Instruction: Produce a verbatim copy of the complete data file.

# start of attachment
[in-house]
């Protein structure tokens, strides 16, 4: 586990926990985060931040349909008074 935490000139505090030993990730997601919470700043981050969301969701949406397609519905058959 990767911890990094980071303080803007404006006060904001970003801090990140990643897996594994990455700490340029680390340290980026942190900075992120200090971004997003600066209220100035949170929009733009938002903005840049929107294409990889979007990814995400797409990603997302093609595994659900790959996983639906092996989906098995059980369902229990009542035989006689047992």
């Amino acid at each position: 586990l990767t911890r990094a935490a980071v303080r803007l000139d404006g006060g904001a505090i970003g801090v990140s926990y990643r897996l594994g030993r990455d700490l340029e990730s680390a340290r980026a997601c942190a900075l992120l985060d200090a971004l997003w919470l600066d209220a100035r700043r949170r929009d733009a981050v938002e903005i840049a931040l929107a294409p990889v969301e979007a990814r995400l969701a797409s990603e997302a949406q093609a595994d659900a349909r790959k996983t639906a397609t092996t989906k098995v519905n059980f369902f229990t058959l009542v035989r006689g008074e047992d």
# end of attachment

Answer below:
[in-house]
């Protein structure tokens, strides 16, 4: 586990926990985060931040349909008074 935490000139505090030993990730997601919470700043981050969301969701949406397609519905058959 990767911890990094980071303080803007404006006060904001970003801090990140990643897996594994990455700490340029680390340290980026942190900075992120200090971004997003600066209220100035949170929009733009938002903005840049929107294409990889979007990814995400797409990603997302093609595994659900790959996983639906092996989906098995059980369902229990009542035989006689047992």
């Amino acid at each position: 586990l990767t911890r990094a935490a980071v303080r803007l000139d404006g006060g904001a505090i970003g801090v990140s926990y990643r897996l594994g030993r990455d700490l340029e990730s680390a340290r980026a997601c942190a900075l992120l985060d200090a971004l997003w919470l600066d209220a100035r700043r949170r929009d733009a981050v938002e903005i840049a931040l929107a294409p990889v969301e979007a990814r995400l969701a797409s990603e997302a949406q093609a595994d659900a349909r790959k996983t639906a397609t092996t989906k098995v519905n059980f369902f229990t058959l009542v035989r006689g008074e047992d």